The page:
If you cast your mind back to the Brazillian World Cup, what would be your abiding memory?
The now infamous (and vicious) Suarez bite, the best player of the tournament – Thomas Muller (perhaps?), the winning team (Germany- if you’ve forgotten)- or the off-the-pitch news stories of widespread brothels (or zonas), the cheap and seemingly widespread child prostitution, the spotlight on the world’s biggest crack market, the new (but un-shocking) FIFA corruption allegations, the carnival atmosphere, or other?
For me, it was actually none of the above.
Instead, it was the powerful image of a paraplegic walking in a brain controlled exoskeleton during the opening ceremony!
This huge advancement in technology also reminds me of the paralysed man who was able to walk again after pioneering therapy that involved transplanting cells from his nasal cavity into his spinal cord. His name is Darek Fidyka. You can remind yourself by watching his video here.
These developments offer massive REAL hope for paraplegic, locked in syndrome and other stroke survivors to actually walk again. If only Christopher Reeve had seen his visionary dream become a reality. I guess it would almost be like, Robocop meeting Superman!
To walk again and be able to give a fellow human eye to eye contact, to be treated as an equal, is a fundamental need. As are these hugely important (and dignity enhancing) daily living activities – communication, eating, washing, continence and toileting, dressing, grooming and having decisions made about you with you. Technology in #strokerecovery helps us to communicate, eat, drink, dress, wash, go to the toilet, shop, manage our medications, improve, improve our cognition, psychological issues and allows us to easily share and support other stroke survivors, amongst other things.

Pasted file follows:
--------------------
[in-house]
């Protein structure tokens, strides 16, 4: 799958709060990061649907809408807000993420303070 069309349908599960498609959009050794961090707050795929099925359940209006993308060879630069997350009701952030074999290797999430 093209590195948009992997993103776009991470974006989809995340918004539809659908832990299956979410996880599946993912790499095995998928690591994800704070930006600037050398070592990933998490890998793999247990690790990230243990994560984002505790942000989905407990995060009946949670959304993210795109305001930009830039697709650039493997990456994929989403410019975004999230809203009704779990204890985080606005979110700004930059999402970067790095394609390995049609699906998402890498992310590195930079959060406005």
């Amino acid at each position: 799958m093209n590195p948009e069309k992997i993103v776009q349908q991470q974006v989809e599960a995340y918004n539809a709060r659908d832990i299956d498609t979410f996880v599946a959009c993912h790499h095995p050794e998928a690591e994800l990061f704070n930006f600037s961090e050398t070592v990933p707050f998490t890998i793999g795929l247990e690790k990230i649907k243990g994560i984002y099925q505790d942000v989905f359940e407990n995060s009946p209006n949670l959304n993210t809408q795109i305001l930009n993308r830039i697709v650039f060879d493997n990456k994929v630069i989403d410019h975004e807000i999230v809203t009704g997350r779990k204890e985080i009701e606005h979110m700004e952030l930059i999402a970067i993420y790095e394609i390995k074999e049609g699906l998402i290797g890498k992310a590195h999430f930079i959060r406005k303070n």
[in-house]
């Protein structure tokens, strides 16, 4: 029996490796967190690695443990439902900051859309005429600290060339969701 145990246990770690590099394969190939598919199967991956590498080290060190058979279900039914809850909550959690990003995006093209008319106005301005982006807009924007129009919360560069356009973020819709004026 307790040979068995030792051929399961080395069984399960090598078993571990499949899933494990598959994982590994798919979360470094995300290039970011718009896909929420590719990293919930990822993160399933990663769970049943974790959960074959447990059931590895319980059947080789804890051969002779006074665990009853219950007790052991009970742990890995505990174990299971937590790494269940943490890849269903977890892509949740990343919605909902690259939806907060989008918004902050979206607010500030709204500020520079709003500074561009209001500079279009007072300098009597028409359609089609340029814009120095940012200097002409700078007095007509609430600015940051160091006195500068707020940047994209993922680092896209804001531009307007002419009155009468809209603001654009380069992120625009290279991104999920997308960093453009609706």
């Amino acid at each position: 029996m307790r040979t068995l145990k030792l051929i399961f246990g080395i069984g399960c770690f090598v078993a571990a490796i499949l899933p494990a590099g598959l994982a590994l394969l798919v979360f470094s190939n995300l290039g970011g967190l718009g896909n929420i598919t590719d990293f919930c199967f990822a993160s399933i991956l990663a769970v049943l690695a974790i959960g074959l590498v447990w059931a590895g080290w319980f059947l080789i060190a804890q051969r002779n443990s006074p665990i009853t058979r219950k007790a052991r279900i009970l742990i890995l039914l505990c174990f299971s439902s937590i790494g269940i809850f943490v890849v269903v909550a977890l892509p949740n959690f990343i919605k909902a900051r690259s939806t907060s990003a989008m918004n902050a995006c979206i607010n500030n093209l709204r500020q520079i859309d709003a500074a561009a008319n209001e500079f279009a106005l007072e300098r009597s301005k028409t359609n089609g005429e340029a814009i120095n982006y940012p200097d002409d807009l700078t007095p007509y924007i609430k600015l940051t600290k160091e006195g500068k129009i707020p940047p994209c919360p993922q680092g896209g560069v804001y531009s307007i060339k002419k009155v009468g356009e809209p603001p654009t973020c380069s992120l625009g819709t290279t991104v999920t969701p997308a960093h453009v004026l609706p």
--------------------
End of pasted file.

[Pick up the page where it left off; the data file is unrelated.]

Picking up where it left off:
There are so many technological advances combining gaming (a great way to engage with younger children incidentally) and virtual reality technologies to be used as part of our individualised, self-management stroke recovery programme.
It’s worth bearing in mind that the word ‘technology’ can arouse thoughts of high-tech (and expensive) technological gizmos, but according to Wikipedia:
‘Technology is making, modification, usage, and knowledge of tools, machines, techniques, crafts, systems, and methods of organization, to solve a problem, improve an existing solution to a problem, achieve a goal, or perform a specific function.
Technology affects our ability to control and adapt to our natural environment.’
Therefore, our next Tweetchat blog will be about #strokerecovery and technology at 5pm GMT on 10the March 2015.
If you want to prepare your responses our proposed Tweetchat questions will be.
T1. What technology do you use/offer in #strokerecovery therapy?
T2. Is there some technology you would use but don’t? Is it just about cost? #strokerecovery
T3. What are the main barriers to treating #strokerecovery survivors with technology?
T4. Can we overcome those technological intervention barriers? Is it not just cost? #strokerecovery
T5. How do you find out about evidence-based #strokerecovery technology?
I Am Still The Same -Self help stroke recovery tool